"You're not familiar with the code, you haven't made the vast majority of the design decisions and it can be quite frustrating until you really understand what's going on... even for the best written (non trivial) code."
You say "best" written, but one of the things that code reviews teaches you is to write code that other people can understand more easily. Because if you don't write code that's easy to understand, your reviewer will be frustrated, and while you're not looking will put sugar in your gas tank and change your keyboard to Dvorak. Code should take much less time to review than it does to design and write - if it doesn't, then the presentation of the code is sub-standard. So I don't think you should consider code review to take two developers, it really should only be "one and a bit".
Of course reading code on your own will never be quite as easy as with the author there to explain it. But if people unfamiliar with the code (this includes the original author, a year later) are to bugfix, refactor, or add new functionality, then the code has to be readable by people who don't understand it. Learning to write legible code takes time, but applying what you've learned really isn't that costly - clear code doesn't take much longer to write than obscure code. So being forced to write code that other people can read quickly is an excellent investment, IMO.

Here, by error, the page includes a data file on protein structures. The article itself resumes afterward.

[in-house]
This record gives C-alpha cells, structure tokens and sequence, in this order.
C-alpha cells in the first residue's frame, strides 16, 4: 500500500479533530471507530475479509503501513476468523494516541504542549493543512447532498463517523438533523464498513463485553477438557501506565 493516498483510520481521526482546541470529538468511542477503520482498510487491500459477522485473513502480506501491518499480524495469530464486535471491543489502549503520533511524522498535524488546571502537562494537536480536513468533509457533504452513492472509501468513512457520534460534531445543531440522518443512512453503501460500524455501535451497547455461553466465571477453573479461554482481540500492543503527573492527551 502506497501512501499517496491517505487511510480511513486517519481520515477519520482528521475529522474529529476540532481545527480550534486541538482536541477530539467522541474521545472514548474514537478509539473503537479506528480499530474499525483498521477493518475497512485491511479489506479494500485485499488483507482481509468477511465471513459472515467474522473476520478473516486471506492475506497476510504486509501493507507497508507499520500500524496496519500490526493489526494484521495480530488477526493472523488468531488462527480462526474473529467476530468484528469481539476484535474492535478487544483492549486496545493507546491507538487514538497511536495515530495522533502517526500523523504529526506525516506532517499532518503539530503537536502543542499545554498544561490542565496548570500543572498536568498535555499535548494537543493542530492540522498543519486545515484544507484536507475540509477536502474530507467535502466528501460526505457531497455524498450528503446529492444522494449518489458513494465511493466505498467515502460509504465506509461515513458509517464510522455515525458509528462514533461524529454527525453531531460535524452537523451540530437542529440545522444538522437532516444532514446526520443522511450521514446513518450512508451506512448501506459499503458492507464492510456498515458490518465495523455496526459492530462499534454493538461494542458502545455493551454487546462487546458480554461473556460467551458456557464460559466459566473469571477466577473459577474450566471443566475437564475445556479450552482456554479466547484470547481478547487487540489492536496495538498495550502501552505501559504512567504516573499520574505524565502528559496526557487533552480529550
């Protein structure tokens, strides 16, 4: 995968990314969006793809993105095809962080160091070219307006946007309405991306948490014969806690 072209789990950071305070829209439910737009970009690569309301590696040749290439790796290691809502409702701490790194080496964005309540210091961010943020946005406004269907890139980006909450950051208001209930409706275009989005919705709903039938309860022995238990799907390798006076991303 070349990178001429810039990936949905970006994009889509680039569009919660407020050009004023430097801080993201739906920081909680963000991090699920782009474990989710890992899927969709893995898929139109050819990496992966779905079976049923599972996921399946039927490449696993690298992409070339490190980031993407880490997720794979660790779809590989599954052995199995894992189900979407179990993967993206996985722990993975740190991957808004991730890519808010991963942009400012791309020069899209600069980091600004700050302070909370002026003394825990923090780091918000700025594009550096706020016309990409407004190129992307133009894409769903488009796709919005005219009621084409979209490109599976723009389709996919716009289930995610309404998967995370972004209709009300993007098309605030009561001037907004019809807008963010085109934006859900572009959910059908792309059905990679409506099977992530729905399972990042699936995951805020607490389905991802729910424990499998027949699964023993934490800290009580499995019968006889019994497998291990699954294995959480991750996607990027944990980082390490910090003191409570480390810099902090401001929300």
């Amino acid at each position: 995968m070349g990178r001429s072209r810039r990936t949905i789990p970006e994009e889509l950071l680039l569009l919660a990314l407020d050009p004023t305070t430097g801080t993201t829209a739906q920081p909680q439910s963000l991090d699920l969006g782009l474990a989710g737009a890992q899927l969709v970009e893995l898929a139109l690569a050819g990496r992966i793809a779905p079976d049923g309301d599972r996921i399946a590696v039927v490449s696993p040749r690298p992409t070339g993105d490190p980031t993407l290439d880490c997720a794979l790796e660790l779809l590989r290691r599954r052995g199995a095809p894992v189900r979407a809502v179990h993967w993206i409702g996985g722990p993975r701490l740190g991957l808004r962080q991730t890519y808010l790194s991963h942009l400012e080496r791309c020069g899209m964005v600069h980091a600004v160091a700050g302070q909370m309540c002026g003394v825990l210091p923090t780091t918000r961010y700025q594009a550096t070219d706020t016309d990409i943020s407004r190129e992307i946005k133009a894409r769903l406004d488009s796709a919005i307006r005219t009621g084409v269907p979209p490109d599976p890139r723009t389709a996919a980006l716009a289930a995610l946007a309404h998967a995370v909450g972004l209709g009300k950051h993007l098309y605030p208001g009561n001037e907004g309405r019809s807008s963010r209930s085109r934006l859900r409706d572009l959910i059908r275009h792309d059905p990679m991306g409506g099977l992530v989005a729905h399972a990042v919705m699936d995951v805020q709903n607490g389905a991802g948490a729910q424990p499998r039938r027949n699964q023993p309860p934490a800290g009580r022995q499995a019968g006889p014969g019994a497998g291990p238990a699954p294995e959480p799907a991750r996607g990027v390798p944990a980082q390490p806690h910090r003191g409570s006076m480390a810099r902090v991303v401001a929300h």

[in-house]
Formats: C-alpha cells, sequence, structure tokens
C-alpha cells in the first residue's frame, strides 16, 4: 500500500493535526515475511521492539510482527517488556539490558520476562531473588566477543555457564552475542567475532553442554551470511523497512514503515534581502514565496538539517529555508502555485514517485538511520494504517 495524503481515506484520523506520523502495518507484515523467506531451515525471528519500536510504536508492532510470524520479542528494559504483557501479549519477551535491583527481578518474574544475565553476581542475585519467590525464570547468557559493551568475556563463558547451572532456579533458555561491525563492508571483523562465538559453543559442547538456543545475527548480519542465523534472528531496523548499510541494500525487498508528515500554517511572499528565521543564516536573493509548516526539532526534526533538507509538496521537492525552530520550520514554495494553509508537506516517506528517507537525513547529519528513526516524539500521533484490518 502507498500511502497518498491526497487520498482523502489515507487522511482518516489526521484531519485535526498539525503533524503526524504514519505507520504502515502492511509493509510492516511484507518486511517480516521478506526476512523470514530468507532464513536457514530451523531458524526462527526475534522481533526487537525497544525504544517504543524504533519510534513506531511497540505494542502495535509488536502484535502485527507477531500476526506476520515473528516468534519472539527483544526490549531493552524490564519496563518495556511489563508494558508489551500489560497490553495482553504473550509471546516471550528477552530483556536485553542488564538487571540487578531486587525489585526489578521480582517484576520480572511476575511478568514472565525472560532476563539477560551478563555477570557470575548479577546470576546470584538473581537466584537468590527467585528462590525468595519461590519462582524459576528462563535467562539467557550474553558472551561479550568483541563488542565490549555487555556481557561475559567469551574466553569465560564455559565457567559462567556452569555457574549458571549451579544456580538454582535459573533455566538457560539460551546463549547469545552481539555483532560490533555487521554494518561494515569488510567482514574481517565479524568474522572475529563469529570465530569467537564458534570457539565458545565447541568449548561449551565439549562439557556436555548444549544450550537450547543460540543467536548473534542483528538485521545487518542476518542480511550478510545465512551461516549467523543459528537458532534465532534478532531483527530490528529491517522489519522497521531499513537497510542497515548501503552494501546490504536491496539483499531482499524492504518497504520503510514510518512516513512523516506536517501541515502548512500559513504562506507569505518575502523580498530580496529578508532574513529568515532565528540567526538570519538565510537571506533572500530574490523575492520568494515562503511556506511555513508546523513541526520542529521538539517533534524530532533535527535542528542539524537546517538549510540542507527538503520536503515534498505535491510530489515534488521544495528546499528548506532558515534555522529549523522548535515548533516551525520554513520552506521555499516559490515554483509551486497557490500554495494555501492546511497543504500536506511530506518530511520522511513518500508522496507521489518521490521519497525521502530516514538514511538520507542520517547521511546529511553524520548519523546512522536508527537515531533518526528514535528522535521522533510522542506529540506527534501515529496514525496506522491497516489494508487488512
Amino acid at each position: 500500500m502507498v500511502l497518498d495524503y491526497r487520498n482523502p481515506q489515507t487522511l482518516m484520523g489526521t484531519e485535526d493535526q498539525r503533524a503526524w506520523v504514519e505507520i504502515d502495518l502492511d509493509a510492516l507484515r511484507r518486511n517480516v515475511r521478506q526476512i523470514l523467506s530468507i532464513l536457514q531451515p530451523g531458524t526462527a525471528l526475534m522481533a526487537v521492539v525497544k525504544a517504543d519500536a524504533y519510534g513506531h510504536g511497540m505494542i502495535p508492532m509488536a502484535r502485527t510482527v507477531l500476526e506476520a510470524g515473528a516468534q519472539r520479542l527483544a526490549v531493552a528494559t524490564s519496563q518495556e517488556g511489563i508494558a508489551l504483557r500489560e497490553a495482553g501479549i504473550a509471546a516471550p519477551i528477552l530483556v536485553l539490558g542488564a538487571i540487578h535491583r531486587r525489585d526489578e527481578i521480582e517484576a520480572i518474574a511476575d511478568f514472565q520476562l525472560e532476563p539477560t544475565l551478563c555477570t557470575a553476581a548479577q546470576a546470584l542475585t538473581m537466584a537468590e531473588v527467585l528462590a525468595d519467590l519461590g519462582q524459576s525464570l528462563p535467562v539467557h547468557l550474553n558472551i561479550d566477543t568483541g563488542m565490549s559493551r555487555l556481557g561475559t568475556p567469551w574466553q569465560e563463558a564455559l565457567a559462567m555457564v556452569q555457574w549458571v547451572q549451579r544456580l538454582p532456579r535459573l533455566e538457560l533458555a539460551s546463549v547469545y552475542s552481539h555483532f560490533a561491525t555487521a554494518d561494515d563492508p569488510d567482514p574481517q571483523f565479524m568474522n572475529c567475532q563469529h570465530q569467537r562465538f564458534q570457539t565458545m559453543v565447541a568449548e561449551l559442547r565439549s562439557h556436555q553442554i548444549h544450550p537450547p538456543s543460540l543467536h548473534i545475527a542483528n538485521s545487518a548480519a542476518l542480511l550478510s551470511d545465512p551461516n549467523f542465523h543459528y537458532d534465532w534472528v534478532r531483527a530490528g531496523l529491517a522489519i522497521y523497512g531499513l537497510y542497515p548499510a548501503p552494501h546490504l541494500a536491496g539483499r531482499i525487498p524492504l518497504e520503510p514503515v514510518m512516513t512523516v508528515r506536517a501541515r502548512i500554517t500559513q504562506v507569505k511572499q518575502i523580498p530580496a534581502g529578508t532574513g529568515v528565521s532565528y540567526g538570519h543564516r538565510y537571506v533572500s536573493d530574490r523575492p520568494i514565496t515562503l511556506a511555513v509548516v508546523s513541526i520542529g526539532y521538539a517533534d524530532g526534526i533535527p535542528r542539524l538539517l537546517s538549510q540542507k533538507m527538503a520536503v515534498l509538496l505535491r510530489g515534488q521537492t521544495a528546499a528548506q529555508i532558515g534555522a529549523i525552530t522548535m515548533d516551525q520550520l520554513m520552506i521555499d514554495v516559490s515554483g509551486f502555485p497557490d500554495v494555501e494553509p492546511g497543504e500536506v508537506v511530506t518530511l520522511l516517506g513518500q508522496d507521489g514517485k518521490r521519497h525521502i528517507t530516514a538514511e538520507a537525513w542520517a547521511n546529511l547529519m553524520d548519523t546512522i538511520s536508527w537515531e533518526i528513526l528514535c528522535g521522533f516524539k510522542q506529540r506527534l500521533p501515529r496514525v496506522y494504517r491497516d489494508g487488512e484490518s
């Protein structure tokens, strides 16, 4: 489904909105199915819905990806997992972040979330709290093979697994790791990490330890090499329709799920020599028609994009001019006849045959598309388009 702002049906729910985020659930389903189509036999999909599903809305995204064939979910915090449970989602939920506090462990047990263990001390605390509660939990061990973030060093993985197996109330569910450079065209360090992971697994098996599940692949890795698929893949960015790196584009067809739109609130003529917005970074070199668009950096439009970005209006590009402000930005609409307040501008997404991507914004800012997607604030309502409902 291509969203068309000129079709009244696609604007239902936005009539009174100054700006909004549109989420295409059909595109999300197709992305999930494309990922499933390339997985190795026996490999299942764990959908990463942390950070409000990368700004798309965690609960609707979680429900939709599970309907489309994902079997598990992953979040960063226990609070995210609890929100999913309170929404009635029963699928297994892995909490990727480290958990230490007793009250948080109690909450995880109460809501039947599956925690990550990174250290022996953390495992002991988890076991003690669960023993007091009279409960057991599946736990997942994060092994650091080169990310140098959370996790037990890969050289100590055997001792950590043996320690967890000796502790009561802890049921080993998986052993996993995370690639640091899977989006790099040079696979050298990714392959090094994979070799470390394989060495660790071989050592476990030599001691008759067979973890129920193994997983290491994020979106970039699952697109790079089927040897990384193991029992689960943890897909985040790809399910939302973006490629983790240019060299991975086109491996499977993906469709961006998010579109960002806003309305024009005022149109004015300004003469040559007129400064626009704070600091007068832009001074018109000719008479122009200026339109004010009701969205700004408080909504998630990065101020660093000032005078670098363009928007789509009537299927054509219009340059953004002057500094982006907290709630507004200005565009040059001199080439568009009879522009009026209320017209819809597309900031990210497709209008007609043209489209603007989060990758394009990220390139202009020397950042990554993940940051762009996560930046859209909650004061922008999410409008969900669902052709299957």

In terms of a second POV catching errors, co-operating during programming offers similar benefits to code review, quite possibly greater. It doesn't necessarily provide the same incentives for the code to be self-explanatory. So I think everyone benefits from having their code reviewed, at least sometimes, even if it's not your main means of ensuring correctness.
Look at it another way - you say your colleagues currently write better, cleaner code when you're looking over their shoulder, but not when you're not. Reviewing their code after the fact, and giving them good feedback, is like looking over their shoulder when you aren't even in the building. And the same from them to you - I think 90% of the clarity of my own code (such as it is), comes from me looking at what I've written and thinking, "when people read this, what will they think?". I've seen the code I wrote back when I was a solo amateur programmer, and it was impenetrable. Now, even when it's a personal project, and "people" is just me, there's a certain frame of mind you get from imagining you have readers.
Anyone who's ever worked with my code, now's your chance to say that it's still impenetrable ;-)